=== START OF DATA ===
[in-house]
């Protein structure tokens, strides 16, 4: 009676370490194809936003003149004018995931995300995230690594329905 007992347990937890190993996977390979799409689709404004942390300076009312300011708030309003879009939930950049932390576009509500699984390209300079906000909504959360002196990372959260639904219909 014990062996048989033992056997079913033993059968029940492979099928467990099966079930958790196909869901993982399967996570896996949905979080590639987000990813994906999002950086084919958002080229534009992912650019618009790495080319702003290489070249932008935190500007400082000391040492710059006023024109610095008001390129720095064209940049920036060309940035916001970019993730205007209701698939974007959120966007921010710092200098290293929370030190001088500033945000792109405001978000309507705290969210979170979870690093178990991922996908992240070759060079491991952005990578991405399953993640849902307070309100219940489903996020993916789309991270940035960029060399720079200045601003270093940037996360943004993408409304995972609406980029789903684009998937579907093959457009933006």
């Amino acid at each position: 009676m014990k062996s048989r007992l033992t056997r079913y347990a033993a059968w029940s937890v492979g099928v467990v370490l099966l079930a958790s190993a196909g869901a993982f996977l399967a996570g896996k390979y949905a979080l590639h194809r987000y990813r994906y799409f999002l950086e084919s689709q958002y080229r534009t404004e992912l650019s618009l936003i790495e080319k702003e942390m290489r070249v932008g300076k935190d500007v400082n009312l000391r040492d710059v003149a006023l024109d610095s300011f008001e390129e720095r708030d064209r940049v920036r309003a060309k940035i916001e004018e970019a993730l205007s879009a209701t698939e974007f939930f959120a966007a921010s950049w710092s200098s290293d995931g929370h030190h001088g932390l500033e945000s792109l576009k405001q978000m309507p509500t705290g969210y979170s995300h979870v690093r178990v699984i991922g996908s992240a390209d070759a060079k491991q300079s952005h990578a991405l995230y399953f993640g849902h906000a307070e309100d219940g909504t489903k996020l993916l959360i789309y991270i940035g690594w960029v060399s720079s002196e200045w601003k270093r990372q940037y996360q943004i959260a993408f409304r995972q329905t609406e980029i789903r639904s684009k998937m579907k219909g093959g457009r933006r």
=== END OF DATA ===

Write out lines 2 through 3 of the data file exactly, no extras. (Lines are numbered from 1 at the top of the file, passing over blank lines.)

């Protein structure tokens, strides 16, 4: 009676370490194809936003003149004018995931995300995230690594329905 007992347990937890190993996977390979799409689709404004942390300076009312300011708030309003879009939930950049932390576009509500699984390209300079906000909504959360002196990372959260639904219909 014990062996048989033992056997079913033993059968029940492979099928467990099966079930958790196909869901993982399967996570896996949905979080590639987000990813994906999002950086084919958002080229534009992912650019618009790495080319702003290489070249932008935190500007400082000391040492710059006023024109610095008001390129720095064209940049920036060309940035916001970019993730205007209701698939974007959120966007921010710092200098290293929370030190001088500033945000792109405001978000309507705290969210979170979870690093178990991922996908992240070759060079491991952005990578991405399953993640849902307070309100219940489903996020993916789309991270940035960029060399720079200045601003270093940037996360943004993408409304995972609406980029789903684009998937579907093959457009933006």
């Amino acid at each position: 009676m014990k062996s048989r007992l033992t056997r079913y347990a033993a059968w029940s937890v492979g099928v467990v370490l099966l079930a958790s190993a196909g869901a993982f996977l399967a996570g896996k390979y949905a979080l590639h194809r987000y990813r994906y799409f999002l950086e084919s689709q958002y080229r534009t404004e992912l650019s618009l936003i790495e080319k702003e942390m290489r070249v932008g300076k935190d500007v400082n009312l000391r040492d710059v003149a006023l024109d610095s300011f008001e390129e720095r708030d064209r940049v920036r309003a060309k940035i916001e004018e970019a993730l205007s879009a209701t698939e974007f939930f959120a966007a921010s950049w710092s200098s290293d995931g929370h030190h001088g932390l500033e945000s792109l576009k405001q978000m309507p509500t705290g969210y979170s995300h979870v690093r178990v699984i991922g996908s992240a390209d070759a060079k491991q300079s952005h990578a991405l995230y399953f993640g849902h906000a307070e309100d219940g909504t489903k996020l993916l959360i789309y991270i940035g690594w960029v060399s720079s002196e200045w601003k270093r990372q940037y996360q943004i959260a993408f409304r995972q329905t609406e980029i789903r639904s684009k998937m579907k219909g093959g457009r933006r």